Paraffin wax is placed in a thermostatically controlled container and heated to a temperature of 155 F.

The melted paraffin is then pumped into a second container of similar construction where the temperature is maintained at abut 145 F. and which contains blades rotating at about 500 to 700 rpm. At this juncture a perfume, dye, sand or stabilizer may be added to the melted paraffin so as to effect a complete dispersal of the additive.

Air which is maintained at substantially ambient temperature is then injected into the second container by means of a sparger tube. The temperature of the melted paraffin is lowered somewhat as a result of the addition of the ambient air and, therefore, heat is applied so as to maintain the temperature of the mixture at about 100 F. while also maintaining the rpm of the beater blades at about 550 to 650 rpm.

The heated paraffin with the air dispersed therein is then fed directly from the second container into a fill-up chamber from which it is fed into transparent containers which are preheated to a temperature of about 100 F. The wax has a fluocculent or whipped appearance and has a truly white color.

The containers filled with the heated paraffin are then set aside where they are allowed to come to ambient temperature.

Prior to setting, various objects are pressed into the wax so as to create the desired scenic effect. In one embodiment a winter scene is created by impressing a miniature house, artificial trees made to scale and parts of live tree branches including shrubs and/or pieces of evergreen such as pine or spruce and the like, into the soft wax. Also, the aesthetic appearance and life-like quality of the display can be enhanced by laying out miniature paths on the surface of the wax so as to simulate real life scenes. This is accomplished by impressing suitably colored marble chips or colored pebbles and the like into the soft wax surface in either a planned or random fashion. The resulting display is most attractive. The flocculent appearance of the wax gives the snow scene a quality which borders on a real-life effect. This effect is further enhanced by the resplendent whiteness of the wax. Its color is a pure white and distinctively unlike the appearance usually associated with naturally occurring or unwhipped paraffin.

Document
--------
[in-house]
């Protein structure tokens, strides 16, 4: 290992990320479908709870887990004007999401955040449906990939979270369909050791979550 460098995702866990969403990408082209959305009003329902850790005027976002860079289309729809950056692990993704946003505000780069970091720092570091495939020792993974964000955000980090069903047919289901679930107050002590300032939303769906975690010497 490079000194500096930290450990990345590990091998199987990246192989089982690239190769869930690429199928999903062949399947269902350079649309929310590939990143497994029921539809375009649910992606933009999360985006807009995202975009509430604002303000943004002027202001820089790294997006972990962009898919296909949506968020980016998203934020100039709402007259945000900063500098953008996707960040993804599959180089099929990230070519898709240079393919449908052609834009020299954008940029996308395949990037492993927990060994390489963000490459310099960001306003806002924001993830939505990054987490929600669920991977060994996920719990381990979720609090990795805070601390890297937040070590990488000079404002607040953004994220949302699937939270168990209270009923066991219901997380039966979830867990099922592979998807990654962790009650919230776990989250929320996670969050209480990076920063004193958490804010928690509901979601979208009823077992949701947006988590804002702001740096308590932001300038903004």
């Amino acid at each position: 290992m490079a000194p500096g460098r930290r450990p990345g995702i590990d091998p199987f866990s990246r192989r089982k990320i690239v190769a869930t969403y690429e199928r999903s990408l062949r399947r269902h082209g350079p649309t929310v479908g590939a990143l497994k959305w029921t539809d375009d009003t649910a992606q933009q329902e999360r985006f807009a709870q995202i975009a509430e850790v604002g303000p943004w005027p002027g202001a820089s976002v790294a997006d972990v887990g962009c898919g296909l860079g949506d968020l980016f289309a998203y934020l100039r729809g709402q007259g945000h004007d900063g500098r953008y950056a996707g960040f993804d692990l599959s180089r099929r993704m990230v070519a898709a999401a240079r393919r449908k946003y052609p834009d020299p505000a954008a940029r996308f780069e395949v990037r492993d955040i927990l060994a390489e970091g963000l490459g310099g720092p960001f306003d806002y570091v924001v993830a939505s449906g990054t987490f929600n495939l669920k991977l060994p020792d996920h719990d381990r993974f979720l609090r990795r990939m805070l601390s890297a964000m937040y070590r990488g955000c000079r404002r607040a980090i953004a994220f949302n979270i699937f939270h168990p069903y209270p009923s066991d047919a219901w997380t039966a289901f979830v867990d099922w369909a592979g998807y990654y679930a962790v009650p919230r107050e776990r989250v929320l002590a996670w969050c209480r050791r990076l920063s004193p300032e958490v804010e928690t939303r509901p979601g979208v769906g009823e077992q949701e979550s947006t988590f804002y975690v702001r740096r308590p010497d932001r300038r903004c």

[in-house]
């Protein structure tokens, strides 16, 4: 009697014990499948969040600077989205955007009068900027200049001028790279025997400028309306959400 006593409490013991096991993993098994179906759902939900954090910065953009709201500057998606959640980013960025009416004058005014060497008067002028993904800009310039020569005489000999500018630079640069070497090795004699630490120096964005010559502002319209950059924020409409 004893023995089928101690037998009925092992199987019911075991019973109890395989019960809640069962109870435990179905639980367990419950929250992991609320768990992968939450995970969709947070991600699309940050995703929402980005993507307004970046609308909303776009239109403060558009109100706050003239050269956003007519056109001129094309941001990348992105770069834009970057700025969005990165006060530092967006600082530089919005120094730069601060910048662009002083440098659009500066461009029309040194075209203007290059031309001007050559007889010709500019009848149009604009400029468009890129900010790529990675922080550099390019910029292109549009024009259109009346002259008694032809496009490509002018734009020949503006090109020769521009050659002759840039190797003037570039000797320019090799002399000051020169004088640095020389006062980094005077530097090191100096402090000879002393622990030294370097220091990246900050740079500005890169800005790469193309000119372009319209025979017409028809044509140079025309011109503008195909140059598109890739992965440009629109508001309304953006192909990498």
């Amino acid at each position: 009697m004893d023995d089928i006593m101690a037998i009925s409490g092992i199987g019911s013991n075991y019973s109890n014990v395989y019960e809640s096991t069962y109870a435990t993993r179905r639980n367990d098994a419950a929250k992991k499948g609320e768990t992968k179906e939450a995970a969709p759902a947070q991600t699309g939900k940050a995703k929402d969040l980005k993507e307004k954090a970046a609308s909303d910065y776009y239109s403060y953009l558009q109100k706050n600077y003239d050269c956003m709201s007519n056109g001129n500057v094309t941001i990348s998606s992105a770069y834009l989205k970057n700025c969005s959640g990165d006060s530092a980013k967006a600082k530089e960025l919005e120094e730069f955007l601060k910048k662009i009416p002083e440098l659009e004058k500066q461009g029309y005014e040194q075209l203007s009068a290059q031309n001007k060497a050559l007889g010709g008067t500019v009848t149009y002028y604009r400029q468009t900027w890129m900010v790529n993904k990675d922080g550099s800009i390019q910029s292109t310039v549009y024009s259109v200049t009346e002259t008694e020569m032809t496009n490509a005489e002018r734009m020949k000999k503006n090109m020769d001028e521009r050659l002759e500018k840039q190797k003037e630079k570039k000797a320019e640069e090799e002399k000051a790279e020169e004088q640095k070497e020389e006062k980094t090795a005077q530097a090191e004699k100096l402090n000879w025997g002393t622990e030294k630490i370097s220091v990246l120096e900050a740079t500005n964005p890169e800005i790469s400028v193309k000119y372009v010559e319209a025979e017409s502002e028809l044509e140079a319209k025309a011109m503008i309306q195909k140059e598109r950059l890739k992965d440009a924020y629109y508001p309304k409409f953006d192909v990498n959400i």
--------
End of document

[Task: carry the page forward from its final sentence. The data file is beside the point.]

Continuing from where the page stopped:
The foregoing example illustrates a method for preparing a winter scene display; however, it is to be understood that this invention is not so limited. Thus this invention can be used to create displays for all seasons as, for example, Easter displays or Mother's Day scenes and other occasional displays where a frothy or flocculent appearance in the wax base is desirable.

As indicated above, this invention has particular application in preparing wax-base displays where a pure white color in the said base is desirable or critical. However, according to still another embodiment of this invention, the wax may be tinted to any desired color by simply incorporating a color additive or pigment into the melted wax during the beating step.

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U.S. Classification428/13, 428/542.2, 428/484.1, 431/291
International ClassificationB44C5/06, B44F9/00
Cooperative ClassificationB44C5/06, B44F9/00
European ClassificationB44F9/00, B44C5/06